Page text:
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And now for another episode of “Hitting Made Easy” with Nate McLouth

Mar 18, 2011, 11:30 AM EDT

Philadelphia Phillies v Atlanta Braves Getty Images

Buster Olney discusses the key to Nate McLouth‘s hitting success this spring training:

Nate McLouth has never discussed hitting mechanics with the Braves’ new hitting coach, Larry Parrish. The only thing they’ve talked about getting McLouth back to being aggressive at the plate, and so in his at-bats this spring, he’s gone to the plate with a more focused approach: He looks for the ball in a particular part of the strike zone early in the count, and looks to do damage. If the ball is not in that spot, he takes the pitch. ┬áThis is working for him.

Honest question: Who does this not work for?

  1. BC - Mar 18, 2011 at 11:35 AM

    This is an anomaly. He hit what last year, something like .092? I wouldn’t bank on him becoming the next Tony Gwynn or something.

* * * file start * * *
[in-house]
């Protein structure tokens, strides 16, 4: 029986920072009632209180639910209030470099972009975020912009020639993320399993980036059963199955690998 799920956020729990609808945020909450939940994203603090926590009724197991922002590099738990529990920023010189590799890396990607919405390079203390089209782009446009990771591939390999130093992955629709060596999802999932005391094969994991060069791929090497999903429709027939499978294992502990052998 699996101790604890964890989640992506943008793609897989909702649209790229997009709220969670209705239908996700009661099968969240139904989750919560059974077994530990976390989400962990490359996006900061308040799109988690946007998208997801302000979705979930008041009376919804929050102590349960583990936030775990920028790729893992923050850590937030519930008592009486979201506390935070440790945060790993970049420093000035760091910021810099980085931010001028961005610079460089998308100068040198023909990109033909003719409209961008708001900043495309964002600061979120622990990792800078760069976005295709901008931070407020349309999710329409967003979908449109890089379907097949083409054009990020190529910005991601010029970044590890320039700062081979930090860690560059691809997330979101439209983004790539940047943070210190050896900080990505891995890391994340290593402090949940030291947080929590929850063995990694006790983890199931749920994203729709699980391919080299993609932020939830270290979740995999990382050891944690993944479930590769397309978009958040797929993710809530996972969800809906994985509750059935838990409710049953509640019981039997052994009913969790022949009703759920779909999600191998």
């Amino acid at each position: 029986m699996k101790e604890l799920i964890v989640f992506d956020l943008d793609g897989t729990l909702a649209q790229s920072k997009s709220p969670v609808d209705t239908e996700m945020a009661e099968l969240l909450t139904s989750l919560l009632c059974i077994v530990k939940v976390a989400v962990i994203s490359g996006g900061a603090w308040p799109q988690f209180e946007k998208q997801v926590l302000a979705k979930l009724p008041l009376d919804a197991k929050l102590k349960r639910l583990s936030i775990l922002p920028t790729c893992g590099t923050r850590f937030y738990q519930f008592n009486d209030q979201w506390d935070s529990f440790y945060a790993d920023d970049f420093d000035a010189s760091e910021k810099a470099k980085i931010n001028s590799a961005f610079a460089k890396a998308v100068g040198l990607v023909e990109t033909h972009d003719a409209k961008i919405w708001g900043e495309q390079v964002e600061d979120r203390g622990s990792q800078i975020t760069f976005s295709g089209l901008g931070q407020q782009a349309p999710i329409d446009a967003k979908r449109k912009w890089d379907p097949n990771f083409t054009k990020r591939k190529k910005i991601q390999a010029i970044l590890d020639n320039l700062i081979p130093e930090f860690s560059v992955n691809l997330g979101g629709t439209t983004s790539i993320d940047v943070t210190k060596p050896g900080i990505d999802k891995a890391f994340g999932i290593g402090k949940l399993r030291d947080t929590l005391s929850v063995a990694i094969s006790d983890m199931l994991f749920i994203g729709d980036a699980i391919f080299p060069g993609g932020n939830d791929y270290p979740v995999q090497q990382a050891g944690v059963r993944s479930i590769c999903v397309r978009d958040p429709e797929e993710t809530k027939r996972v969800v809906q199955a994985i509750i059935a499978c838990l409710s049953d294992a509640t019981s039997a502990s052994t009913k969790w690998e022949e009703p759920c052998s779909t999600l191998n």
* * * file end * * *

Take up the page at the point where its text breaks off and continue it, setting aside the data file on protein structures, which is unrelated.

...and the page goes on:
2. Dan in Katonah - Mar 18, 2011 at 11:42 AM

    And when pitchers realize he is taking 1st pitch strikes to a certain part of the plate, he will start every at bat 0-1. Then he will have to adjust, so they adjust and we are back where we started. Maybe swing mechanics would be a better place to start to achieve long-term success.

    • trevorb06 - Mar 18, 2011 at 11:53 AM

      Ummm, no. Batters do this approach but they move that spot around the strike zone so its never the same between innings. The ball comes so fast so this helps take some time off your swing if you already know you’re only swinging in a certain area as opposed to have to figure out where to swing.

  3. pacgnosis2 - Mar 18, 2011 at 11:48 AM

    To answer your question at the end of the post: Jeff Francoeur. Of course, for him, “particular part of the strike zone” was defined as “everything between you and the on-deck circle”… so maybe that was the problem.

  4. Chris Fiorentino - Mar 18, 2011 at 1:08 PM

    Another gem from Buster Olney.

    When are people going to stop lending credence to anything this guy says? He’s almost as moronic as Heyman.

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